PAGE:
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anonymous
 one year ago
Write the complex number in the form a + bi.
square root of six(cos 315° + i sin 315°)
anonymous
 one year ago
Write the complex number in the form a + bi. square root of six(cos 315° + i sin 315°)

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anonymous
 one year ago
Best ResponseYou've already chosen the best response.0I dont know how to solve this at all... My choices: square root of three over two minus square root of thee over two times i square root of six minus square root of sixi square root of three minus square root of threei square root of six over two minus square root of six over two times i

Nnesha
 one year ago
Best ResponseYou've already chosen the best response.1look at the unit circle cos 315 = what ? remember (x,y) sin =ycoordinate and cos = xcoordinate

anonymous
 one year ago
Best ResponseYou've already chosen the best response.0cos315 is square root(2)/2

anonymous
 one year ago
Best ResponseYou've already chosen the best response.0so \[\frac{ \sqrt{2} }{ 2 }\] is my x coordinate?

anonymous
 one year ago
Best ResponseYou've already chosen the best response.0Yes, I was just looking at that

Nnesha
 one year ago
Best ResponseYou've already chosen the best response.1\[\huge\rm \sqrt{6}(\cos 315° + i \sin 315°)\] so cos 315 =sqrt{2} over 2 replace cos 315 by that

anonymous
 one year ago
Best ResponseYou've already chosen the best response.0So i would replace isin315 with \[\frac{ \sqrt{2} }{ 2 }\]

Loser66
 one year ago
Best ResponseYou've already chosen the best response.0@Nnesha Good job!! open my eye!! :)

Nnesha
 one year ago
Best ResponseYou've already chosen the best response.1\[\huge\rm \sqrt{6}(\color{reD}{cos 315°} + i \sin 315°)\] \[\sqrt{6}(\frac{ \sqrt{2} }{ 2 }+i (\frac{ \sqrt{2} }{ 2 }))\] ust sin315 not the i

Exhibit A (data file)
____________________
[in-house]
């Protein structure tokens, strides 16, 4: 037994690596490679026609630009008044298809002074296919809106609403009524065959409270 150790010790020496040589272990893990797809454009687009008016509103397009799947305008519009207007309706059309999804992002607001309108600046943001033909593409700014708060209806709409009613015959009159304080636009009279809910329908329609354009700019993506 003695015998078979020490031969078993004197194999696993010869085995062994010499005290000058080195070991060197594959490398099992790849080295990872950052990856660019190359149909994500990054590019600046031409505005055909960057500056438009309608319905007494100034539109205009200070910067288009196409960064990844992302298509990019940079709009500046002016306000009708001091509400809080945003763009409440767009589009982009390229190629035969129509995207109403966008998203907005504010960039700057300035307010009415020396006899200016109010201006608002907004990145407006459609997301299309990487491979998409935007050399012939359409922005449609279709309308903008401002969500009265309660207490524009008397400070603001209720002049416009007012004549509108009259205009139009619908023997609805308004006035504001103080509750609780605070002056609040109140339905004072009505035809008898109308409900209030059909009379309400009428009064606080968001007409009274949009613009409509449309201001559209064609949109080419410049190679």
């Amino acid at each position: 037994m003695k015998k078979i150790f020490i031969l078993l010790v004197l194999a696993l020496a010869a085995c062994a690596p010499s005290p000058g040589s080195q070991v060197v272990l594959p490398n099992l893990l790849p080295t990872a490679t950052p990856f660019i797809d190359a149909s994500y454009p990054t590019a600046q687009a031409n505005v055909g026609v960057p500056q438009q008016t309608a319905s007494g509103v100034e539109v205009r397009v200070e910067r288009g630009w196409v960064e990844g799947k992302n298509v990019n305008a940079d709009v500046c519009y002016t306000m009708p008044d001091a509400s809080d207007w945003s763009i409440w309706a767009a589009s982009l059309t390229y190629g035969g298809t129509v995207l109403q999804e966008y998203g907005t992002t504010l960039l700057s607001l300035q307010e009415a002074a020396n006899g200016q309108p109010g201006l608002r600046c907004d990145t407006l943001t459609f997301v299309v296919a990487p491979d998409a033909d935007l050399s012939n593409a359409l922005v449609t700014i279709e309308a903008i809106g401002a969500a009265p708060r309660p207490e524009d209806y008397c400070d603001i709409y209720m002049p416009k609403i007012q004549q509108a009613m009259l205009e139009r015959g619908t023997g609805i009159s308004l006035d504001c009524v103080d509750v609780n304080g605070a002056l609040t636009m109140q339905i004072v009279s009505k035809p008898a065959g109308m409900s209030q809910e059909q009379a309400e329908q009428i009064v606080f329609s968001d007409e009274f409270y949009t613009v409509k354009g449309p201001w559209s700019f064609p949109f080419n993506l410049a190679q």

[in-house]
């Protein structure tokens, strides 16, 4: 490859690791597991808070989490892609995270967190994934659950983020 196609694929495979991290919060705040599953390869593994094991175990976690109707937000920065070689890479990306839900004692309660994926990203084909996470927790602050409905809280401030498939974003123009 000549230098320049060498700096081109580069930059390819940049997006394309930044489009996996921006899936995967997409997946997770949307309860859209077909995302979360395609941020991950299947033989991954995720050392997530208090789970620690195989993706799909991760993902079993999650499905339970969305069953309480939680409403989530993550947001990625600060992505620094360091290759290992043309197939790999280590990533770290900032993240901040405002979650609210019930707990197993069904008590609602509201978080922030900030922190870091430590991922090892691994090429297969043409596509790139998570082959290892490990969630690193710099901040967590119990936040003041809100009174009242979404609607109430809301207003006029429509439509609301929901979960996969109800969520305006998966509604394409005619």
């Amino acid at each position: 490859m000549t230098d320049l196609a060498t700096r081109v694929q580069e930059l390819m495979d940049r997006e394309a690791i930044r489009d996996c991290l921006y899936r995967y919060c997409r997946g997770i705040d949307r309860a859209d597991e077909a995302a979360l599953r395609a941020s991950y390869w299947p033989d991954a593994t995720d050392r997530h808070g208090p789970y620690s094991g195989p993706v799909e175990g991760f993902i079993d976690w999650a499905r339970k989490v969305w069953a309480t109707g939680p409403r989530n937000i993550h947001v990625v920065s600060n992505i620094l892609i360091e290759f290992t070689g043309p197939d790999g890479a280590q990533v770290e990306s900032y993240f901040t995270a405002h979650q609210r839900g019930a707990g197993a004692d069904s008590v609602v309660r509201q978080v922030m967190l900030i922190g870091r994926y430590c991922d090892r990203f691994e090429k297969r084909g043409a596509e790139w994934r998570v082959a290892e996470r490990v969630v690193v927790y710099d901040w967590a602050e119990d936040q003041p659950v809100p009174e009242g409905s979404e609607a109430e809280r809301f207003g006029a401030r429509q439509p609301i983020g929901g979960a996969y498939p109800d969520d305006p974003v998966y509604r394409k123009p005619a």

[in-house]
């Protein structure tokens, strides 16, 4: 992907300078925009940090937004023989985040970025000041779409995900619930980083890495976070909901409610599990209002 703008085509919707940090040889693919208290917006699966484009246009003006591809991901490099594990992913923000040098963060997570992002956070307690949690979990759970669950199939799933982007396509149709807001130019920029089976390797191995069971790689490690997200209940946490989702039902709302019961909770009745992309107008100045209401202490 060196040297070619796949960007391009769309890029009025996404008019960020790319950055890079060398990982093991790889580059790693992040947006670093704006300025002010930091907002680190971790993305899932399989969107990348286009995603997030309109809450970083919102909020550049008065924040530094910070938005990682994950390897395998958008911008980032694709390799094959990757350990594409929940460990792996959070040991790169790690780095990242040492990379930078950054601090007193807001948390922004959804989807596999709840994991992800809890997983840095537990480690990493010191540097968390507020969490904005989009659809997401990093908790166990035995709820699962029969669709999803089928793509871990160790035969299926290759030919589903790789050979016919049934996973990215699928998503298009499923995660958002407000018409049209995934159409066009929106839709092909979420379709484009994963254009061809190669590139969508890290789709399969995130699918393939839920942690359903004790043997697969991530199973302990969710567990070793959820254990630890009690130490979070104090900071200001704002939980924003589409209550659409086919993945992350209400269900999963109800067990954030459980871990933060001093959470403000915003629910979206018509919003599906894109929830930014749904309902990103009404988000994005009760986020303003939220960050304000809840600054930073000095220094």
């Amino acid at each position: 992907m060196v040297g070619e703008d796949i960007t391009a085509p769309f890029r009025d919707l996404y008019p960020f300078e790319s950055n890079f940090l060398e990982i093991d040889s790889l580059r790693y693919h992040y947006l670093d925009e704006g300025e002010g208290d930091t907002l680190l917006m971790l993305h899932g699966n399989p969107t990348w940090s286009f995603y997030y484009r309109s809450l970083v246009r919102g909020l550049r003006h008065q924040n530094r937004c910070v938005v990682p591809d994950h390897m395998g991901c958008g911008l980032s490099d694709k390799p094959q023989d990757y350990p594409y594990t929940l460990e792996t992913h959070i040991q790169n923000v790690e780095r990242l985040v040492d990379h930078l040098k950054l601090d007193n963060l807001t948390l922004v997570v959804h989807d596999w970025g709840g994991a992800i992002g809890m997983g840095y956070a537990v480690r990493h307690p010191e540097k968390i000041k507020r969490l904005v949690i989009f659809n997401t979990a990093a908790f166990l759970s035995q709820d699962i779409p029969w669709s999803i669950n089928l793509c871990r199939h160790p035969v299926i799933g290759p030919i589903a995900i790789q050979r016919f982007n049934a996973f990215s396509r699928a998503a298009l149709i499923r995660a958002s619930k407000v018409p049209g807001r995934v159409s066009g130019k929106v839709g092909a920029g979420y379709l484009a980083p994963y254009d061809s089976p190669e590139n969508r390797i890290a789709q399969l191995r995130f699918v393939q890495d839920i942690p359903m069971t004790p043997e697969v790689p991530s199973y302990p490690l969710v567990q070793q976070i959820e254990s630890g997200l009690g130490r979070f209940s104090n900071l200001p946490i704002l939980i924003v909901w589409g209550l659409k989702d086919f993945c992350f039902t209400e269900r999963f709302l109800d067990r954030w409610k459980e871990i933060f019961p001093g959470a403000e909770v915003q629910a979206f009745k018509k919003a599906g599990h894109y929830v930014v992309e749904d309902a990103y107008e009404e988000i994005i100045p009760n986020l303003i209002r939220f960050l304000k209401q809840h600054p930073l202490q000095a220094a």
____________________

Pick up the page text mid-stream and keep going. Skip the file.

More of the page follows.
anonymous
 one year ago
Best ResponseYou've already chosen the best response.0Alright, then do I distribute the \[\sqrt{6}\]?

Nnesha
 one year ago
Best ResponseYou've already chosen the best response.1first distribute by i i times sqrt{2} over 2

Nnesha
 one year ago
Best ResponseYou've already chosen the best response.1\[\sqrt{6}(\frac{ \sqrt{2} }{ 2}  \frac{ \sqrt{2} }{ 2}i)\]

anonymous
 one year ago
Best ResponseYou've already chosen the best response.0Okay, after distributing i, do I distribute the square root of 6?

Nnesha
 one year ago
Best ResponseYou've already chosen the best response.1well i wouldn't do that just take out the common factor

Nnesha
 one year ago
Best ResponseYou've already chosen the best response.1\[\sqrt{6}\color{ReD}{(\frac{ \sqrt{2} }{ 2}  \frac{ \sqrt{2} }{ 2}i)}\] what is common factor in the parentheses

anonymous
 one year ago
Best ResponseYou've already chosen the best response.0Hmm... then my end result is \[\sqrt{3}(i+1)\]

Nnesha
 one year ago
Best ResponseYou've already chosen the best response.1u sure or just guessing ? ;P

anonymous
 one year ago
Best ResponseYou've already chosen the best response.0100% sure. I just calculated it. If I distribute the square root of 3, then I get what appears to be my third choice. Am I correct?

Nnesha
 one year ago
Best ResponseYou've already chosen the best response.1alright yes that's correct there are square roots that's why i don't like distributing by sqrt{6} you can take out the common factor which is sqrt{2}/2

Nnesha
 one year ago
Best ResponseYou've already chosen the best response.1\[\sqrt{6} \times \frac{ \sqrt{2} }{ 2 }(1i)\] \[\frac{ \sqrt{12} }{ 2 }(1i)\]multply sqrt{6} times sqrt{2} now factor 12 \[\frac{ \sqrt{4 \times 3} }{ 2}(1i)\] take the square root of 2 you will get the same answer

Nnesha
 one year ago
Best ResponseYou've already chosen the best response.1i found it easy but you can apply any method as lng s you get the same answer
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